For some people, cosplay is a fun hobby. All they want out of their experience is a fun, geeky time with friends. But for those wanting to pursue cosplay more seriously, or even pursue cosplay as a career, marketing is an essential part of the equation.
I'm excited to announce that I just released my first eBook!
"How to Launch a Successful Cosplay Patreon" is exactly what it says on the tin — a quick read, packed with actionable advice on starting your first cosplay Patreon campaign.
When Arya first wore her House of Black and White robes in Season 5 of Game of Thrones, I practically threw a party. She'd been wearing the same outfit for three full seasons, and while I loved that the costume was recognizable... I really wanted to be able to make something new. So I jumped on it pretty immediately, even though the costume was pretty much exclusively shown in dark scenes, and very difficult to make out.
When I created my Pokémon Go trainer’s costume at light speed the weekend after the game was released, I had no idea that it would explode into thousands of new followers and dozens of commission requests. Unfortunately, I’m really not the commissioning type — I barely have enough time to sew for myself as it is! But what I can do for all the Pokétrainer hopefuls out there is walk you through how I put together my costume, so you can take a stab at your own!
I recently announced that I'm working on a cosplay group of Hannah Alexander's art nouveau Disney princess designs for Denver Comic Con 2016! I've been so excited about this project that I just couldn't wait to get started, even though there are a half dozen costumes I have planned for before then. So, this past weekend I put together the flower crown for Snow White! I wanted to make sure it was extra secure, since nothing will ruin a convention experience like having to deal with a costume that's falling apart. It turned out really well, so I thought I'd share my method!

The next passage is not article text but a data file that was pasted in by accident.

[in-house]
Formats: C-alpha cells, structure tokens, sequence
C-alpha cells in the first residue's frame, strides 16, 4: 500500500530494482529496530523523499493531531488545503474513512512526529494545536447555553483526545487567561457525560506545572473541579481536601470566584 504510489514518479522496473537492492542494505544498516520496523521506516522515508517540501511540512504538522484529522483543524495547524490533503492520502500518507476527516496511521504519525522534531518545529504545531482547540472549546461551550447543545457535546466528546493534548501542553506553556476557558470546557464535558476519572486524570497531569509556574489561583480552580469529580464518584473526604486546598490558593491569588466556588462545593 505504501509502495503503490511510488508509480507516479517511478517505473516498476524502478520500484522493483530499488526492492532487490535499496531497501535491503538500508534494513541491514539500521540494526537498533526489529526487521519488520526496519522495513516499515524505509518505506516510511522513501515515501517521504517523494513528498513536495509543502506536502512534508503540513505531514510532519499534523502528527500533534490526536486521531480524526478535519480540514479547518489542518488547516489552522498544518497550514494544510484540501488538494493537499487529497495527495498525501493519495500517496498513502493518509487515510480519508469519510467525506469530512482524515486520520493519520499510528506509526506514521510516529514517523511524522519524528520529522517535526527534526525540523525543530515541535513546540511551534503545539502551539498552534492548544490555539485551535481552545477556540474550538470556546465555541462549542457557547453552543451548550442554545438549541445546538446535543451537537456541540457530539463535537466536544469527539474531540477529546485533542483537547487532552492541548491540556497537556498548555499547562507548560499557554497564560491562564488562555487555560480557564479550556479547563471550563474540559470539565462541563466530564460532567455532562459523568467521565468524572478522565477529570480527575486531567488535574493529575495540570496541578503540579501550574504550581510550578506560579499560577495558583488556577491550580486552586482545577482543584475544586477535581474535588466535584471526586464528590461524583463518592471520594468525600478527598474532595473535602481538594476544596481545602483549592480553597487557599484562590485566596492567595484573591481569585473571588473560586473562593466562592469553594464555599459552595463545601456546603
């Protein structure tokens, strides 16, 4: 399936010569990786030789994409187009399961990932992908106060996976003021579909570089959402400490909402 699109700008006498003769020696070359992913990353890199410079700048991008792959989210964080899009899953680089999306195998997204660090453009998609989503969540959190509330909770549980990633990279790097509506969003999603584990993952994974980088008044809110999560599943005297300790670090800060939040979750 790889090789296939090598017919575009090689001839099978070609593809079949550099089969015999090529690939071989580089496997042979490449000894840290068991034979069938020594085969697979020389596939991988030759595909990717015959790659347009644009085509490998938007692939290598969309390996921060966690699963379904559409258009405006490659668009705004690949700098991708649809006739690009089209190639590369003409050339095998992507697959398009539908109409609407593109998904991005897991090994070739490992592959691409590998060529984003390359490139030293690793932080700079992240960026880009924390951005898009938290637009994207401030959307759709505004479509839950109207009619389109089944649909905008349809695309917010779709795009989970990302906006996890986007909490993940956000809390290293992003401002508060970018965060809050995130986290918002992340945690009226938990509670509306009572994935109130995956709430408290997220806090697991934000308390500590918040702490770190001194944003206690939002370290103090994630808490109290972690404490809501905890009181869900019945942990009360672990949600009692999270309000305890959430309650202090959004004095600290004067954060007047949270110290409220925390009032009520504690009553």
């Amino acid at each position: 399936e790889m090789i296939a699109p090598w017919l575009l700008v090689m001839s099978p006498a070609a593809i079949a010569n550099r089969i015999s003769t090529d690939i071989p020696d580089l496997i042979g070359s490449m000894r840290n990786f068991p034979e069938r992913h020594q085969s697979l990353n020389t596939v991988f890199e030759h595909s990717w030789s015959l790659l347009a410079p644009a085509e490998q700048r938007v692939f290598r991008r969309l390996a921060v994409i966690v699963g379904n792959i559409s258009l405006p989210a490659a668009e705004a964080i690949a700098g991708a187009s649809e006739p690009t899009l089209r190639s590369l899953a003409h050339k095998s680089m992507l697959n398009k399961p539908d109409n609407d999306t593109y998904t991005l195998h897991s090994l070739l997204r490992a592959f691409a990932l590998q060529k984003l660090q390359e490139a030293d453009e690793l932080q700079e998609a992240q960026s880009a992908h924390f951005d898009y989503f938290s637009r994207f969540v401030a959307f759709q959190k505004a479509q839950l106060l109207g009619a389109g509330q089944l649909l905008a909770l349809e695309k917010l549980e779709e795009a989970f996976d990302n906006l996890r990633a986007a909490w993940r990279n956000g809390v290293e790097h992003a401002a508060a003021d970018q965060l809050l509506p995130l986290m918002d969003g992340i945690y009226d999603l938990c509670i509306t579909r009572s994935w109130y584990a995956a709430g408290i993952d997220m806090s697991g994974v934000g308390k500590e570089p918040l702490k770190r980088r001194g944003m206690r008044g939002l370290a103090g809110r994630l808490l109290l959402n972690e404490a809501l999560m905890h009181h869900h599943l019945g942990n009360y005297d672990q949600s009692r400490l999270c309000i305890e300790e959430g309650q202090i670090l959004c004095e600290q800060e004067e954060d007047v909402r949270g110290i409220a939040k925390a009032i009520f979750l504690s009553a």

Sorry for the huge delay between posts! Don't you hate how life gets in the way of more important things, like cosplay?
So at long last, here it is: The edging tutorial! I thought this would be a quick task, but it took me nearly ten hours in total. So don't put it off to the last minute like I did! And pick a good show to marathon (I picked The Tudors, because... costume porn).
This one's gonna be short and sweet! Although you guys haven't gotten to see my Needle in photos yet (April! I'm so excited!!), I have replaced that cheap gold Musketeer monstrosity with a sword that, while still not perfectly accurate in the hilt/guard region, is lightyears closer to the Needle used in the show.
Ever wanted to have a replica of Jareth's cool, occult-looking pendant from the 80s classic movie, "Labyrinth"? Don't lie, of course you have. Well, luck is on your side — not only did I put together a tutorial for making your own pendant with just a handful of easily-acquired materials, but I'm also holding a contest so that one lucky commenter can win the pendant I made in the video! Watch the video to learn how you can win.
I really wanted to get this up earlier, but I severely miscalculated the amount of cord I'd need (now I'm recommending 3x the yardage of your webbing for cord) and then there was a snafu with the shipment, so long story short, I don't have my lacing finished yet and may be waiting weeks yet for the rest of my cord. But I know some of you are following this tutorial for Halloween, so I decided to just push forward and put up this segment anyway!
Okay, first off I want to say that I have very little experience patterning clothing, and that there are probably a million better and more accurate ways to do this. You should probably skip this section of the tutorial and try... literally anything else.
...sticking around? Okay, onward!